And what Trump puts out there and, listen, there's a whole series of media that support him and they're going to back him and they're going to confirm things that he says.

We know he had a million Pinocchios during this race, right? It happened every week and it didn't hurt him. It didn't hurt him at all because this was more of a sentiment election than a fact-based election. There was support for what he was saying on a visceral level. He was surprised that people took me literally when I said -- right? I was actually surprised.

BERMAN: It's actually a good point. What Bill was talking about is that a Carrier plant. Donald Trump went to Carrier. He struck a deal to keep 1,000 jobs there. He went to Carrier and he told them, you know what, I'd forgotten I promised to keep these jobs here. I can't believe you took me seriously.

CARTER: I can't believe you took me seriously, and then Corey Lewandowski said, you know, why are people taking him literally? That's not what it's about. People shouldn't be doing that.

And it's moved out of what we previously expected, which was that you say things and you mean them. You know?

CAMEROTA: And no one knows that better than Salena Zito who spoke to scores and scores of Trump supporters.

So, Salena, how do you see it when, you know, they don't necessarily follow the full thread of a story to its truth-based primary source?

ZITO: Well, I was there yesterday when he candidly admitted in Indianapolis that he didn't remember saying about saving Carrier. You know, voters, I believe them, having talked to them, believe they

have been force fed information that is against their belief system. And they have just sort of hit this point where they don't believe what we say to them because, you know, they'll watch the news and the description of Trump voter has always been, you know, filled with things like racist or bigot or uneducated.

And, you know, to them, those are lies. So, they believe that the media lies not only -- the media is going to lie about them, aren't they lying about everything? And that is what has pushed them away from us and we have broken trust with them.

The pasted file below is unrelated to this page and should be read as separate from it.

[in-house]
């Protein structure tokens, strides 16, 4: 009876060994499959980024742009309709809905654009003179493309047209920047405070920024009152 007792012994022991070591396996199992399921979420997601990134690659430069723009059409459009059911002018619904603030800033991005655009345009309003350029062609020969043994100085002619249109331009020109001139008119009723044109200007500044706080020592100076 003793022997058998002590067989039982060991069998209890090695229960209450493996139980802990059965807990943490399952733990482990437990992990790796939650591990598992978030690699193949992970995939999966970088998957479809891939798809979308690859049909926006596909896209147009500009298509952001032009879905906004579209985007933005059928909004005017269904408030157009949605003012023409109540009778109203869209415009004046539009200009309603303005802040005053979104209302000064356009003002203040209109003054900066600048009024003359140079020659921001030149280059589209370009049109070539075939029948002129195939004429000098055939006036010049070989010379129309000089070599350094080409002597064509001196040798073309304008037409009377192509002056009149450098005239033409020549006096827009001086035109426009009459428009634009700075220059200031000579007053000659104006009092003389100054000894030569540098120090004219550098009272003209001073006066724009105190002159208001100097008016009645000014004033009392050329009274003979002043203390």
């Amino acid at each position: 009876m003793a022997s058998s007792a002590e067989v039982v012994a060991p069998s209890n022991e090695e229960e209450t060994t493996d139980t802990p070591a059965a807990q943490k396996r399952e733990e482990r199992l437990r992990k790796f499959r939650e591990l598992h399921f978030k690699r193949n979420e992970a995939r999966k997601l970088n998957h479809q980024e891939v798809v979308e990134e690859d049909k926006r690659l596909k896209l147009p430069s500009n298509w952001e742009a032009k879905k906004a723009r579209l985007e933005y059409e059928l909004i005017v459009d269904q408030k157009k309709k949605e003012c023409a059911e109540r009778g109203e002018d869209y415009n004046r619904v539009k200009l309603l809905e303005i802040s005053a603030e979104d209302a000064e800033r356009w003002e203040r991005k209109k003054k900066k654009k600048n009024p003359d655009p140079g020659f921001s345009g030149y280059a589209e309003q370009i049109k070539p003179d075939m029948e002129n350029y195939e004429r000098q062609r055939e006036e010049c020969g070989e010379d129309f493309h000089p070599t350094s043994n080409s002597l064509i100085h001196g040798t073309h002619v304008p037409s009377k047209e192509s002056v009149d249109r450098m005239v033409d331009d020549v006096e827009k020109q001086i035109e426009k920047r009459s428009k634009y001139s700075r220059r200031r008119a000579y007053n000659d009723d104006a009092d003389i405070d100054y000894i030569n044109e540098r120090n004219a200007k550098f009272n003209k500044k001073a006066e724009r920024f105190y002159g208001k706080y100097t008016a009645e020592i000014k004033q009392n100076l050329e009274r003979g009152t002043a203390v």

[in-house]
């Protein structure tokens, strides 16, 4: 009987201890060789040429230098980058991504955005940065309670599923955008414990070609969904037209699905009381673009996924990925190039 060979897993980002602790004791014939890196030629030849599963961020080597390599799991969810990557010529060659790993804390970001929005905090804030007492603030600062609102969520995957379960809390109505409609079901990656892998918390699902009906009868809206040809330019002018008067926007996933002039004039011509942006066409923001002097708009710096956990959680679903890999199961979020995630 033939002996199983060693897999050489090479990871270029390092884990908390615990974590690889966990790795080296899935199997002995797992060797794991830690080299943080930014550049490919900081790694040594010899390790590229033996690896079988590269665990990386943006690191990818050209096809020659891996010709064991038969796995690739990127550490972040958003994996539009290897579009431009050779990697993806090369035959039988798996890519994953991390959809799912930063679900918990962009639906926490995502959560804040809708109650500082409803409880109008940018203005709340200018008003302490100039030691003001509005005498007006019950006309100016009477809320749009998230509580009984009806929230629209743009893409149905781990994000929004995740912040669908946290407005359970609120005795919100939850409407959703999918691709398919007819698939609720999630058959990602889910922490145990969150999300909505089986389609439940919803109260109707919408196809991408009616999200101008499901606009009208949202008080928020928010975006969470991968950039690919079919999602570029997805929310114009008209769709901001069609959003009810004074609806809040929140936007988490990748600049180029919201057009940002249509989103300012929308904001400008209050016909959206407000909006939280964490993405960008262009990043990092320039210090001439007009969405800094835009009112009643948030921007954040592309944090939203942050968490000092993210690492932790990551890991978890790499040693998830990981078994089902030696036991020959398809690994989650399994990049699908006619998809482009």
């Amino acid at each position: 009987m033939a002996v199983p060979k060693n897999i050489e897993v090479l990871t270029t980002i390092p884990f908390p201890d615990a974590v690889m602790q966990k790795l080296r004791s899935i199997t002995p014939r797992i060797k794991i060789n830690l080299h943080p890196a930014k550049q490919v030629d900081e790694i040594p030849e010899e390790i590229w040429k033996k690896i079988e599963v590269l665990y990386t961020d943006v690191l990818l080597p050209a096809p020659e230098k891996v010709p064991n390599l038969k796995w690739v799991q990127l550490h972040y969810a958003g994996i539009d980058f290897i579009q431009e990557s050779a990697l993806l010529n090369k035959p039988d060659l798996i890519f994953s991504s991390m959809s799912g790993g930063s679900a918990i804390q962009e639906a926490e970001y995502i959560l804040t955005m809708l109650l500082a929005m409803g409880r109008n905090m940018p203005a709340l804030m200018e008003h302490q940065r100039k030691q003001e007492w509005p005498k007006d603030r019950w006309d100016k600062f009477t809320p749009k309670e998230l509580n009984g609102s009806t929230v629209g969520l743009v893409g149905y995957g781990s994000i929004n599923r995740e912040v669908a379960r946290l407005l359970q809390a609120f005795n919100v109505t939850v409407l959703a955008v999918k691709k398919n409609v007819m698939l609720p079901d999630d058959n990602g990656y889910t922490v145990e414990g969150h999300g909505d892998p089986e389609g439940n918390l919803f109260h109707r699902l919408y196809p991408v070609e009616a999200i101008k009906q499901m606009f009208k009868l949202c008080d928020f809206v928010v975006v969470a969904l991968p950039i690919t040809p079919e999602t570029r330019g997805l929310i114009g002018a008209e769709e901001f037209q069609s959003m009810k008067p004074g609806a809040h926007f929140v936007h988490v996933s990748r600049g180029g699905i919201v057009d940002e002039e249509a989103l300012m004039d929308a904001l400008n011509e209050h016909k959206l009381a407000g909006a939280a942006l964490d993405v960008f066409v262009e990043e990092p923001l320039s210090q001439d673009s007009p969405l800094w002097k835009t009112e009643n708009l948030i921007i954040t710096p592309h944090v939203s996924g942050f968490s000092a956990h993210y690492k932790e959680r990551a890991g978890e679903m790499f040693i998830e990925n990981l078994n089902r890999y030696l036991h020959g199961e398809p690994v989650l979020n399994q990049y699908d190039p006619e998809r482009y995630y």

ZITO: And, you know, it's going to take a while to build it back.

CAMEROTA: You know, that reminds me. I want to say one more thing. Everybody is busy. Not everybody are journalists. Journalists are tasked with going to the primary source and chasing any statement to figure out if it's true.

But people are busy in their lives. You see something on your Facebook feed and this is true of Democrats, of Republicans.

CARTER: Absolutely.

CAMEROTA: You're like, wow, did you see this, bill? That's incredible.

CARTER: Then they don't bother checking.

CAMEROTA: Of course not, because who has time?

CARTER: Especially if it confirms their own belief. If it confirms their own belief, they're going to really go with it.

BERMAN: I will say this. Liberals and the Democrats have as many, if not more complaints right now with the media than Trump supporters. No monopoly on it. It would be interesting to get them --

CAMEROTA: But we are doing our best to go to the source and find out the truth. That is our job. So, that is what we're trying to still do when we do it at our best.

You guys always do. Bill, Salena, thank you very much.

ZITO: Thank you.

CAMEROTA: We're following a lot of news for you this morning. Let's get right to it.


TRUMP: We are a very divided nation. But we're not going to be divided for long.

MIKE PENCE, VICE PRESIDENT-ELECT: This is just the beginning.

TRUMP: All companies to keep their jobs in America.

UNIDENTIFIED MALE: This is kind of corporate welfare.

TRUMP: We did have a lot of fun fighting Hillary, didn't we?

UNIDENTIFIED FEMALE: I would rather lose than win the way you guys did.

UNIDENTIFIED FEMALE: If you think I ran a campaign where white supremacists had a platform, you're going to look me in the face and tell me that?


TRUMP: They say he's the closest thing to General George Patton that we have and it's about time.

UNIDENTIFIED MALE: People who worked for James Mattis said they'd basically follow this guy into any conventions into hell because he'd do the same for them.

TRUMP: Are we doing a good job with our cabinet and our people?

ANNOUNCER: This is NEW DAY with Chris Cuomo and Alisyn Camerota.


CAMEROTA: Good morning, everyone. Welcome to your NEW DAY.

Chris is off this morning. John Berman joins me.

Great to have you.

BERMAN: Good to be here.

CAMEROTA: OK, up first, President-elect Donald Trump celebrating his historic win at his first rally since the election. Mr. Trump looking and sounding a lot like candidate Trump in Ohio, delivering an American first message and reprising some of his greatest hits from the campaign trail.

BERMAN: And he slipped this in. He told the crowd that he's going to pick former Marine General James Mattis to be his defense secretary. All of this about 49 days away until the inauguration.

We have this all covered for you. Let's begin with Phil Mattingly live in Cincinnati.

Good morning, Phil.


It was kind of a return to a natural habitat for the president-elect.